In order to measure the compressional and shear waves generated by the transmitters 17 and 18, the present invention provides for a single receiver 19 whose output is alternately configured for symmetrical (compression) and unsymmetrical (shear) motion. Transmitters 17 and 18 are alternately triggered to produce first a compressional wave and then a shear wave. At the time of the generation of the compressional wave, receiver 19 is configured to detect a symmetrical motion which is the nature or characteristic of the compressional wave. At the time of the generation of the shear wave, receiver 19 is reconfigured to detect unsymmetrical motion which is the nature or characteristic of the shear wave.

Receiver 19 is preferably a bender-type transducer shown in detail in FIGS. 2 and 3 along with the manner in which it is supported in the logging tool. Referring to FIG. 2, upper and lower panels 36 and 37, respectively, define a transducer compartment within the logging tool. Extending between the panels 36 and 37 is a transducer mounting bracket 40 which has an aperture therein which receives the bender-type transducer 42. The transducer compartment is provided with a peripheral window 43 which is relatively transparent to acoustic energy. The window 43 may be formed of any suitable material which has an acoustic impedance close to that of the well liquid in order to minimize reflections from the window. The transducer compartment is filled with a suitable coupling liquid as indicated by reference numeral 45 in FIG. 3 which also has an acoustic impedance close to that of the liquid within the borehole. For example, the window 43 may be formed of neoprene rubber and the coupling liquid 45 within the compartment may be a light motor oil.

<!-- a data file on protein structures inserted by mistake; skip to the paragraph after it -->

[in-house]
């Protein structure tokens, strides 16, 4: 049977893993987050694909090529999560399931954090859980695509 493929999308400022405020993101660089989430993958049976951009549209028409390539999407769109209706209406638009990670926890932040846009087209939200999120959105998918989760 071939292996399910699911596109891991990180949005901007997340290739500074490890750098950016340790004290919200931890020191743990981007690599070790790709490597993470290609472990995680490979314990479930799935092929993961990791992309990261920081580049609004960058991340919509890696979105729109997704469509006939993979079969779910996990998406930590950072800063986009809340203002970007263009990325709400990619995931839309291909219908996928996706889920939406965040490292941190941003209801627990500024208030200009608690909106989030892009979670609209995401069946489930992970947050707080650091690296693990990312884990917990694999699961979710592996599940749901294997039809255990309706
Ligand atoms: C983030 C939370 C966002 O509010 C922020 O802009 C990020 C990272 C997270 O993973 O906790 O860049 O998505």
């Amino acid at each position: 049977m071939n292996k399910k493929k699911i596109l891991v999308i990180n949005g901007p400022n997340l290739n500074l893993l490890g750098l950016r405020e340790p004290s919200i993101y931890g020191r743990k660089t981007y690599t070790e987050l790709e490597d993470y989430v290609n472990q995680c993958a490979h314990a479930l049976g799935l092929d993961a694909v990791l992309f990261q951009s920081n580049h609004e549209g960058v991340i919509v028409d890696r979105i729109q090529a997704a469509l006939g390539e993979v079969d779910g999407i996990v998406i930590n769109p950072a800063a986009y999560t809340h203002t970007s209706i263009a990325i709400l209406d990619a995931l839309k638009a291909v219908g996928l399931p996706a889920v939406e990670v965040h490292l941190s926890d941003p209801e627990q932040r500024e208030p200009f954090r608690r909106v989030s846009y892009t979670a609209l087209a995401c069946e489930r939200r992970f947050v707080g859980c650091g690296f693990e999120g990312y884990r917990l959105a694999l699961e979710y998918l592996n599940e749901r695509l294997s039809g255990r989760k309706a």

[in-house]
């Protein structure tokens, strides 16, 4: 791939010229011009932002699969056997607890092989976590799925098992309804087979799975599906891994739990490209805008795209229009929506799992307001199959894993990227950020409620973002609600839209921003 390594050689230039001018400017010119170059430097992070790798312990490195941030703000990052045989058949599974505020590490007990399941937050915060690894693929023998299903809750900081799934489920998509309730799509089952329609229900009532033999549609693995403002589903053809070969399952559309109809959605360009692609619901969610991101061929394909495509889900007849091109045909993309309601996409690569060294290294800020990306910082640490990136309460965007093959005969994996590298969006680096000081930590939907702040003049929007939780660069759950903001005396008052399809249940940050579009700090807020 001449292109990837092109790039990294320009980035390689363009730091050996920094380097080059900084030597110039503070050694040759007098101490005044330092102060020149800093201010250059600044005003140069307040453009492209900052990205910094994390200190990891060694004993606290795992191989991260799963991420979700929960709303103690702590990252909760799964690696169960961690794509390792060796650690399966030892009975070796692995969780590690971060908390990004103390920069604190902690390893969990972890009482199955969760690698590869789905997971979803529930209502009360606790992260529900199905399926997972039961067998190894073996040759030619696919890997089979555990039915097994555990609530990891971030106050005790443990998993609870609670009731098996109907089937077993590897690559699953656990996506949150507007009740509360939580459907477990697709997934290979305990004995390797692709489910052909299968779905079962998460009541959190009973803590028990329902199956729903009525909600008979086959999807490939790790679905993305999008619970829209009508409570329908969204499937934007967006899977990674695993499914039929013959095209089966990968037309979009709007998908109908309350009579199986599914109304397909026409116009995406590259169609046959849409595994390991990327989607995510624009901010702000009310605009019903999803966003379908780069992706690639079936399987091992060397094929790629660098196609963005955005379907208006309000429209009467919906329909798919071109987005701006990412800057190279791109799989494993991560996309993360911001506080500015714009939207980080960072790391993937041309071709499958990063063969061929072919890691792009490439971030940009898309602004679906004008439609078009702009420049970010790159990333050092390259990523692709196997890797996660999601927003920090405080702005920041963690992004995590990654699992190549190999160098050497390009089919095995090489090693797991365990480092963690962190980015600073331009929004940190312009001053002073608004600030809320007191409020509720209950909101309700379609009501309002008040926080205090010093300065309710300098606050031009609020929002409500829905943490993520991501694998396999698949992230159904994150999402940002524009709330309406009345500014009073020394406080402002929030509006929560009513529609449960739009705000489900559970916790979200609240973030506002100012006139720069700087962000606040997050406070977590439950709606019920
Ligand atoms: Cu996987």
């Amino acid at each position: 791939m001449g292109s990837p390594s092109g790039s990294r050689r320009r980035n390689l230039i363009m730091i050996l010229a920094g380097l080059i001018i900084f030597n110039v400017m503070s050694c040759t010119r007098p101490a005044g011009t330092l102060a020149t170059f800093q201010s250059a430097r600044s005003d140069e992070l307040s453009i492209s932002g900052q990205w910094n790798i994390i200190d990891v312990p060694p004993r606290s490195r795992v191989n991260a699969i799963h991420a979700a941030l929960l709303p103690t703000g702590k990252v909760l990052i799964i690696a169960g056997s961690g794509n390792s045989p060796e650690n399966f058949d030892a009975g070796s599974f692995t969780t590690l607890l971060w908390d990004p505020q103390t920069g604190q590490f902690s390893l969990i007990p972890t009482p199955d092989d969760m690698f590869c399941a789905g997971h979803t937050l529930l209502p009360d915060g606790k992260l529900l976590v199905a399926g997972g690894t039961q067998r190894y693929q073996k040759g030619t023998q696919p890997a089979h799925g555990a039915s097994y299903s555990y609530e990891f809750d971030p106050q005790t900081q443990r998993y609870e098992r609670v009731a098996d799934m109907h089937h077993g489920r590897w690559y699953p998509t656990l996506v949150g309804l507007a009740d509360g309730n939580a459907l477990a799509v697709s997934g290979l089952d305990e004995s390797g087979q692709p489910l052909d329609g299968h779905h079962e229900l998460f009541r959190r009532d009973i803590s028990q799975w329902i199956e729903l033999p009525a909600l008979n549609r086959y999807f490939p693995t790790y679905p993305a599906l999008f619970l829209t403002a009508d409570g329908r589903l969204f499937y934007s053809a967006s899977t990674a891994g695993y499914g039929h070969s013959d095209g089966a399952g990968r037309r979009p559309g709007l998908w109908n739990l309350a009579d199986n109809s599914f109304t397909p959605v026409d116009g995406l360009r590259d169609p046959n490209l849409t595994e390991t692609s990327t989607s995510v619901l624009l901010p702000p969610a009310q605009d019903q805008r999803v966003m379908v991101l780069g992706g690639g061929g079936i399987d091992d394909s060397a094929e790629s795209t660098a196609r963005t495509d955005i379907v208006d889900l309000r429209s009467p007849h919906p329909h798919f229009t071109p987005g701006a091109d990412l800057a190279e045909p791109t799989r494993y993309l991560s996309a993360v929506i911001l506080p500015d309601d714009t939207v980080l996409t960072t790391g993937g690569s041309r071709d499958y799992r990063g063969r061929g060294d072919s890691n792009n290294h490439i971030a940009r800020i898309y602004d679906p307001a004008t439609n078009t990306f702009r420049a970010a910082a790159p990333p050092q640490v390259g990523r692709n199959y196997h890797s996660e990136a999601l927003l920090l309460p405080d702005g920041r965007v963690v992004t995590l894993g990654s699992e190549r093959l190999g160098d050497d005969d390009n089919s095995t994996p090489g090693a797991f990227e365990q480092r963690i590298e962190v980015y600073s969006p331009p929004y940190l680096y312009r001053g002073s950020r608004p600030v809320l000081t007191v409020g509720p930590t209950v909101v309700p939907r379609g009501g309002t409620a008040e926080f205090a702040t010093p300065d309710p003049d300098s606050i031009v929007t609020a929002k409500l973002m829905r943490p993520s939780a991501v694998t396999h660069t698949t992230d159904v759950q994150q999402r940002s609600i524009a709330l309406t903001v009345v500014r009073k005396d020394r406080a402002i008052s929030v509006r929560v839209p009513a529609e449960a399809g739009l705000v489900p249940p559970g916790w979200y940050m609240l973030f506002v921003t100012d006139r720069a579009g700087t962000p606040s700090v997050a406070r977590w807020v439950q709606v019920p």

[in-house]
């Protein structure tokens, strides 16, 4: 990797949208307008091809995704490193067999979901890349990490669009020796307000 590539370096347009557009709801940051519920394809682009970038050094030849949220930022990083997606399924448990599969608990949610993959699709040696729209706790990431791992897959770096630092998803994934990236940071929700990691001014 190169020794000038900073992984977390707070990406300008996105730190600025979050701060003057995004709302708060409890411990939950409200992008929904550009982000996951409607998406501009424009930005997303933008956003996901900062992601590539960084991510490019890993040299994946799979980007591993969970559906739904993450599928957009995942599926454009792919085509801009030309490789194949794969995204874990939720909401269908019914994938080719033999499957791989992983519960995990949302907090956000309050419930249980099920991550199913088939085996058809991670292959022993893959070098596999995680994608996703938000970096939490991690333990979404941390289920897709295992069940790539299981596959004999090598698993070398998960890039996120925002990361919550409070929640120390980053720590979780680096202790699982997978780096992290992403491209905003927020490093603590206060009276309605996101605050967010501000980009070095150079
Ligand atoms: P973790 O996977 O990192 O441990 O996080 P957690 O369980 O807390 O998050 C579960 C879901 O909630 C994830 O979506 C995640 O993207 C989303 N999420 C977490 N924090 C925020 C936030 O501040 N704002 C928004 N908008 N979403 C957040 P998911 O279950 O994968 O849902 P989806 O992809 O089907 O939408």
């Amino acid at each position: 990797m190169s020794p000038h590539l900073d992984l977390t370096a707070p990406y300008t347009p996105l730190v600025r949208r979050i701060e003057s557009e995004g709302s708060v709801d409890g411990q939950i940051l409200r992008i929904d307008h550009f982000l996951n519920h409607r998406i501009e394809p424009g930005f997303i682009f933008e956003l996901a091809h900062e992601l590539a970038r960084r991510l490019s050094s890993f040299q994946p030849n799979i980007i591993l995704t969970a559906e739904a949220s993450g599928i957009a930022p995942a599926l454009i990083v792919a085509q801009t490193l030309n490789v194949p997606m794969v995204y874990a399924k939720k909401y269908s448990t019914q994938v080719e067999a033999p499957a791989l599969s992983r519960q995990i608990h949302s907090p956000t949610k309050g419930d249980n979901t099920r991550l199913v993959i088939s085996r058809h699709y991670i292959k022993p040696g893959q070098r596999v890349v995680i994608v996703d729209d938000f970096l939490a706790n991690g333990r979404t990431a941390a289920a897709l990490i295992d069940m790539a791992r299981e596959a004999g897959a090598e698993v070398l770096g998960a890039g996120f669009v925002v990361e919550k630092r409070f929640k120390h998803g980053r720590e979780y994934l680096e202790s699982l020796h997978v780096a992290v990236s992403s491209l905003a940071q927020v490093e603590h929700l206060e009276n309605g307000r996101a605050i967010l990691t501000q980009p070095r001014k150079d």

The mounting of the bender-type transducer is shown in greater detail in FIG. 3. The transducer 42 comprises piezoelectric elements 42a and 42b which are bonded together and encased in a plastic potting compound 42c. The transducer is mounted in support 40 by means of rubber mounting ring 48 in order to reduce the transmission of acoustic energy directly from the transducer to the structural components of the well logging tool. Electrical leads 50 and 52 are bonded to the outer surfaces of the elements 42a and 42b, respectively. Lead 53 is bonded to the inner surfaces of elements 42a and 42b and serves as electrical ground. Leads 50, 52 and 53 extend through panel 36 and are carried by way of cable 11 to the uphole control circuit 22.

As mentioned above, receiver 19 is alternately configured for symmetrical and unsymmetrical waveform reception. For example, following a compressional wave transmission by the transmitter 17, receiver 19 is to be configured as shown in FIG. 4 for symmetrical motion. In this configuration the voltages e1 and e2 generated by the equal and opposite flexures of the piezoelectric elements 42b and 42a, respectively, are subtracted by the subtracter 60 to produce the desired compressional wave output signal eo. Following a shear wave transmission by the transmitter 18, receiver 19 is to be configured as shown in FIG. 5 for unsymmetrical motion. In this configuration the voltages e1 and e2 generated by the equal and opposite flexures of the piezoelectric elements 42b and 42a, respectively, are added by the adder 62 to produce the desired shear wave output signal eo.